There’s nothing quite like a good shine on a car. The protection from a great surface coat is yet another plus. Car paint protection products, just as the name suggests, give cars protection from wear and tear, making the paint job stay as smooth and vibrant despite being exposed to the elements. Two of the main products used for last step coating in cars are natural carnauba wax and synthetic polymer sealants. There has been some debate among car enthusiasts about which is better to use, but it all comes down what works for your vehicle. There are a number of options to choose from for that protective coat, and deciding on which kind of paint protection to use depends on several factors, including the car paint color, the mileage that you have, and whether you put your car in the garage, even. The following tips are based mainly on car colors, taking into account how different products affect and enhance a car’s overall look depending on the reflectivity of a particular shade and quality of paint. Whether it’s wax, sealant, or products that are a combination of both, here are a few tips to help you find just the right kind of paint protection for your car:
- For solid white and light metallic/pearlescent colors: The thing about white and other light metallic/pearlescent colors is that they aren’t particularly reflective, so getting that extra shine would be trickier than with other colors. But it’s better to use a sealant for such cars instead of carnauba wax, because sealants are able to reflect light better on light-colored surfaces with its highly dense coating. This also allows light reflections that have greater clarity and depth, making the metallic/pearlescent particles stand out more.
- For solid midtone colors: It’s much easier to achieve a nice glossy finish on midtone colors, such as red and yellow, because of the way the paint for such tones are made to have intense color. Using sealant would be okay, but the added reflectivity from the product may lessen the color intensity and gloss. Carnauba wax works better for these colors, because it emphasizes color and adds shine.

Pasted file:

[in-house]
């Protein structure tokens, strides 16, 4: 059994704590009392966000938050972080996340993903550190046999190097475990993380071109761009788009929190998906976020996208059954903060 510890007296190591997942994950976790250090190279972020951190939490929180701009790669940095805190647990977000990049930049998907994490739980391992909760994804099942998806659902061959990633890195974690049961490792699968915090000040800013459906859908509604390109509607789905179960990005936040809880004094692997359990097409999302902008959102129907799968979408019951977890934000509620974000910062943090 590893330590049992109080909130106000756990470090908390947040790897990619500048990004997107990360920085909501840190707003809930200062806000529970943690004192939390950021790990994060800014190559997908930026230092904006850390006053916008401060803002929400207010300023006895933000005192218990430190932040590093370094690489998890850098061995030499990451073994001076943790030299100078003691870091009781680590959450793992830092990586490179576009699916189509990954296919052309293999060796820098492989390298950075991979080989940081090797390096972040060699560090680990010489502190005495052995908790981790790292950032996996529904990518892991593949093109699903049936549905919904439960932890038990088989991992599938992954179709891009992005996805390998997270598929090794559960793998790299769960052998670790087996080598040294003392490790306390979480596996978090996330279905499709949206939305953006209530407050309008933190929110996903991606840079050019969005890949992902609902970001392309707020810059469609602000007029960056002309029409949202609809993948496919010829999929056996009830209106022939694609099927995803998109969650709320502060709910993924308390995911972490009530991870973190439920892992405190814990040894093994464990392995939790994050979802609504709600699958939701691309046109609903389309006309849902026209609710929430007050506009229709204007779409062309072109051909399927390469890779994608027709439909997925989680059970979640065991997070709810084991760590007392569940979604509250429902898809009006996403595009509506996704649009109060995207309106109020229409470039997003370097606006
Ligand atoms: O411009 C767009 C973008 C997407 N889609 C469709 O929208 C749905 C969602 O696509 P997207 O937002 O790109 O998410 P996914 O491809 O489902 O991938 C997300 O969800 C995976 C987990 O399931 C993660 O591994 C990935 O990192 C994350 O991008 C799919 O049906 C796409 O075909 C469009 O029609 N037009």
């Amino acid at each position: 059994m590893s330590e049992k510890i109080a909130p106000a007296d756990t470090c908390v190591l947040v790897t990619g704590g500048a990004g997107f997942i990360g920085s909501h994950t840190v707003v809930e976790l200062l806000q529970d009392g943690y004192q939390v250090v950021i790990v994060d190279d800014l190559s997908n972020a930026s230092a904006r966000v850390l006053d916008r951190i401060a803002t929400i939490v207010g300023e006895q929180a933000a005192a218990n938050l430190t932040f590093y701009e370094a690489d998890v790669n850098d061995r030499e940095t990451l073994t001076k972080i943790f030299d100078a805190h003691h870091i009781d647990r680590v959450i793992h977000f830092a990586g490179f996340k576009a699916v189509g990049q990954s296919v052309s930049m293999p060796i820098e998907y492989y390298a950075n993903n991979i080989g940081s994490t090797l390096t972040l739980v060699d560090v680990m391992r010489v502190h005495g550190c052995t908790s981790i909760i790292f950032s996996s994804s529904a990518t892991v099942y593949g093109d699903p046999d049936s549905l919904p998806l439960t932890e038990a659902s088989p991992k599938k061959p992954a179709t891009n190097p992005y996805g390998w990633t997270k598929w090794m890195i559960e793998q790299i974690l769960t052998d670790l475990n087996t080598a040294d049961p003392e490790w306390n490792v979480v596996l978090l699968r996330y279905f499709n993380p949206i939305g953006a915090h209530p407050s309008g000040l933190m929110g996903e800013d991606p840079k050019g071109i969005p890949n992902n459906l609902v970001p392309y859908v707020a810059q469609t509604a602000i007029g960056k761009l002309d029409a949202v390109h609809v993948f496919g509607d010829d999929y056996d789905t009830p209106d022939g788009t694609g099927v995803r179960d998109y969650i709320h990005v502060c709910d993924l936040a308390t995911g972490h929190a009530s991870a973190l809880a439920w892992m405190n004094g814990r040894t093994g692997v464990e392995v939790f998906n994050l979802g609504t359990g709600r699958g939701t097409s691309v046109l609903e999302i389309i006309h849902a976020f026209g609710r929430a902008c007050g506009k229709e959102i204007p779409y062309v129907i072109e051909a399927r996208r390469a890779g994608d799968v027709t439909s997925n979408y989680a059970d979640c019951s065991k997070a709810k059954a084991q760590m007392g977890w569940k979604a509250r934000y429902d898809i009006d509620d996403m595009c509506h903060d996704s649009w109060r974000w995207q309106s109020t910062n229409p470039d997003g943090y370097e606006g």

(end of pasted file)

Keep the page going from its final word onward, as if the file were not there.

- For midtone metallic/pearlescent colors: Unlike light-colored metallic/pearlescent shades, midtone metallic/pearlescent paint actually has good reflectivity, making it very easy to achieve a gorgeous glossy finish. It is much more ideal to use sealant instead of wax for these colors, because sealant gives a smooth look, and helps the metallic/pearlescent flecks stand out, compared to wax that could dull the paint instead.
- For solid dark colors: Solid dark shades have a color intensity that responds well to either sealant or wax, since both products emphasize shine and color vibrance. The choice of surface coating, therefore, depends on the look you’d like to achieve — sealant produces a sharper, cooler finish, while wax gives a softer, glossier effect.
- For dark metallic/pearlescent colors: If solid dark colors work well with either wax or sealant, dark metallic/pearlescent tones does even more so. Taking the best of solid colors (color intensity) and metallic/pearlescent ones (reflectivity), dark metallic/pearlescent colors may work wonderfully with either product, but the combined use of wax over sealant is even more excellent. Having both wax and sealant means both color intensity and reflectivity is enhanced, producing an amazingly glorious finish.
May Flores is a freelance writer and blogger who occasionally engages in advertising projects for Kings County Auto Body Inc., an auto body repair company based in Brooklyn, NY.